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SPS coral is a term that’s often thrown around when people are talking about coral. When I first got into corals I did not even know what SPS stands for, and nobody seemed to explain it. I’ve created this page to help you get a better understanding of SPS Corals.
SPS corals are a group of stony corals that are characterized by their small polyps. SPS stands for Small Polyp Stony, and describes a wide group of corals. SPS corals are the most difficult to take care off in a reef tank due to the strict care requirements.
I’ll explain more about SPS corals throughout this post. I will also continue to define SPS corals and go into the care of these living creatures so you can set up a healthy and thriving reef tank! So, continue reading to the next section!
What Are SPS Corals?
SPS corals, also known as Small Polyp Stony corals, are a type of hard coral. As I mentioned before, these types of corals are covered in small polyps and have a stony skeletal base that houses their polyps.
Polyps are like living animals, and they are made up of several different parts. They help SPS corals thrive in underwater environments. Coral polyps are also found on Large Polyp Stony (LPS) corals, but the ones on SPS corals are much smaller. This difference in polyp size is what typically separates LPS coral from SPS corals.
If you look closely at a piece of SPS coral you’ll be able to see all the individual polyps.
Here’s another great image that shows all the tiny polyps of a branch of SPS coral:
These polyps are a key part of defining SPS corals and also keep this type of coral alive. Polyps are attached to the stony skeleton of corals. They have an opening for food to enter, tentacles to capture and stun prey, they also have a stomach and roots.
In addition to having small polyps, SPS corals also have their own lighting requirements, feeding requirements, water parameter needs, and general care needs. I’ll go over this information in a later portion of the article though. This way you can fully understand SPS corals.
Still, as a general rule of thumb, SPS corals are usually more difficult to care for than LPS corals, and other types of corals. SPS corals need excellent water quality to thrive and perfect water conditions!
How to Choose an SPS Coral?
All SPS corals have a stony body and small polyps, but there is still a lot of variety to be found in this category of coral. You can find different shapes, sizes, and colors with this coral type. Some SPS corals can also be less or more challenging in terms of care.
It might be confusing trying to find the perfect SPS coral for your tank. However, I suggest considering your skill level, aesthetic preferences, and budget when picking out your SPS coral.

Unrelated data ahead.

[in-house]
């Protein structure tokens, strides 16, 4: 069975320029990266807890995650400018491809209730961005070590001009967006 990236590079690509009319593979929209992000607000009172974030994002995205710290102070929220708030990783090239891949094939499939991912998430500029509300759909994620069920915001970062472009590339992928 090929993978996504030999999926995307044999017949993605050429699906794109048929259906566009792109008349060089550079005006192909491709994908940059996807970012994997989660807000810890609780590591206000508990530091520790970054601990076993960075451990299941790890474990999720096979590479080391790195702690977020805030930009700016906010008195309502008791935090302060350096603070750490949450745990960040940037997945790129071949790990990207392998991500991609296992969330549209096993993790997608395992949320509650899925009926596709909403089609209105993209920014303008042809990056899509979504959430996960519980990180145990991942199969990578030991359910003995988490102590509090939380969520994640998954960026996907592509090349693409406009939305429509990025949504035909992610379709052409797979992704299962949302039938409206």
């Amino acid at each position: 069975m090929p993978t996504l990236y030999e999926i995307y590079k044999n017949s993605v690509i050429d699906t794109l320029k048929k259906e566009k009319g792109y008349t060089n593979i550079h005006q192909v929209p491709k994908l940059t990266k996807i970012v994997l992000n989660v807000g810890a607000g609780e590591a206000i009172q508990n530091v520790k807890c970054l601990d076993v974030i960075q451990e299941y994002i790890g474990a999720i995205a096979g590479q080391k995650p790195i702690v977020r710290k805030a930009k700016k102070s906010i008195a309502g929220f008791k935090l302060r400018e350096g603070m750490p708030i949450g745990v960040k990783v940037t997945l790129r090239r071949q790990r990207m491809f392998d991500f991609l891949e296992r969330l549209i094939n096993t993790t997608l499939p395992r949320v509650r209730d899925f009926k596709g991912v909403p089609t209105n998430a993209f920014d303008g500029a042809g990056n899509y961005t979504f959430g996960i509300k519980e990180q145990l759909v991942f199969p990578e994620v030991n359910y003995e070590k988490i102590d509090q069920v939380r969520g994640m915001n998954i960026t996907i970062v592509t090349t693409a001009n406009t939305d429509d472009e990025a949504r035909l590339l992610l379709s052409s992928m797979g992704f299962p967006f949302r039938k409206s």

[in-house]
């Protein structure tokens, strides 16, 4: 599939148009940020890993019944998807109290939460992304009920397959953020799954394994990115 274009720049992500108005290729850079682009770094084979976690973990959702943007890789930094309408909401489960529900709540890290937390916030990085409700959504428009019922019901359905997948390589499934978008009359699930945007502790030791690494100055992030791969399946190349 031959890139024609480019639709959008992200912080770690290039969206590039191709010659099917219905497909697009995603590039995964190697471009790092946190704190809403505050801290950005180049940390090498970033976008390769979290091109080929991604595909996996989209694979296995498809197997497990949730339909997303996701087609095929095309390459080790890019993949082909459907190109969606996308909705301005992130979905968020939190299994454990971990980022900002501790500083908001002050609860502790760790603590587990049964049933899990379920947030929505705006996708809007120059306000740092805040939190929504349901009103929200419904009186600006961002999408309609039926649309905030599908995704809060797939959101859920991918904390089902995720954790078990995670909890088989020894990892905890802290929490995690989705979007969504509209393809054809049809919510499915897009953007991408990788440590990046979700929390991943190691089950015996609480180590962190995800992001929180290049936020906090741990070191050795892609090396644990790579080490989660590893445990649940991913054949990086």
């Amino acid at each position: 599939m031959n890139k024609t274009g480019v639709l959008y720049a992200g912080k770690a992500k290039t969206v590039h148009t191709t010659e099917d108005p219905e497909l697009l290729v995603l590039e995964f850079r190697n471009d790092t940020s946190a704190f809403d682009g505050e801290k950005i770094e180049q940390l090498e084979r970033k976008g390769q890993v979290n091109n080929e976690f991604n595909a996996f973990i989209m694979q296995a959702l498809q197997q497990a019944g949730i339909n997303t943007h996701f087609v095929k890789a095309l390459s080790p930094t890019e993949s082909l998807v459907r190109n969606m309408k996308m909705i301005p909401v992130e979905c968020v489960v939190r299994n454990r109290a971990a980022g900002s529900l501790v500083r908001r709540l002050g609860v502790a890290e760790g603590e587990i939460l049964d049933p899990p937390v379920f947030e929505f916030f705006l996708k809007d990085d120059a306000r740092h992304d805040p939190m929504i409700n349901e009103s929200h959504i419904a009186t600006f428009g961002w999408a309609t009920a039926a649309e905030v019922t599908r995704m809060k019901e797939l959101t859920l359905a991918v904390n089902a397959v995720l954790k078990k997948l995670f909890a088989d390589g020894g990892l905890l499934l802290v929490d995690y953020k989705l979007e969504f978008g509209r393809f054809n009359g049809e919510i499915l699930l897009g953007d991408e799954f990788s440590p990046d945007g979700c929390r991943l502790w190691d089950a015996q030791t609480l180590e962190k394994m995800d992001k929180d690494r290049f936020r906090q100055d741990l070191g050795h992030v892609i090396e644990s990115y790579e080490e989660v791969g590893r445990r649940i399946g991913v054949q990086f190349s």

SPS corals are generally pretty difficult to care for, as I mentioned. However, some SPS corals are easier to care for in comparison to others. So, do some research on any corals you plan on getting. This way you know what to expect, price-wise and care wise, when you choose your SPS coral!
The most prestigious SPS coral that people want to keep in their tanks is called Acropora. which has amazing branches and makes up a big part of reefs in nature. They’re pretty difficult, an easier SPS coral that you could try to grow first is Montipora.
Montipora grows is plates/plateaus and also is covered with loads of small polyps.
What Kind of Tank Should SPS Coral Have?
The type of tank you will need will heavily depend on the SPS coral you have. Still, you want to make sure that you get a large aquarium with plenty of room for your coral to grow. This is true regardless of the SPS coral breed you have.
Water quality and parameters are much easier to control when a tank is larger. It is possible to have very small SPS corals in a twenty-gallon tank. But, I recommend going for a much larger tank, especially if you plan on growing many SPS corals!
Water Parameters For SPS Coral
There are many aspects of water parameters to consider when setting up your reef tank. Especially when you are creating an ideal environment for your SPS coral. Temperature is a big deal, as SPS will only be able to live in warmer waters.
You want your temperature to be consistent and not waver. In addition, though, calcium, magnesium, and alkalinity need to be perfected. SPS coral eats up a lot of calcium and magnesium to support their skeletal system and its growth.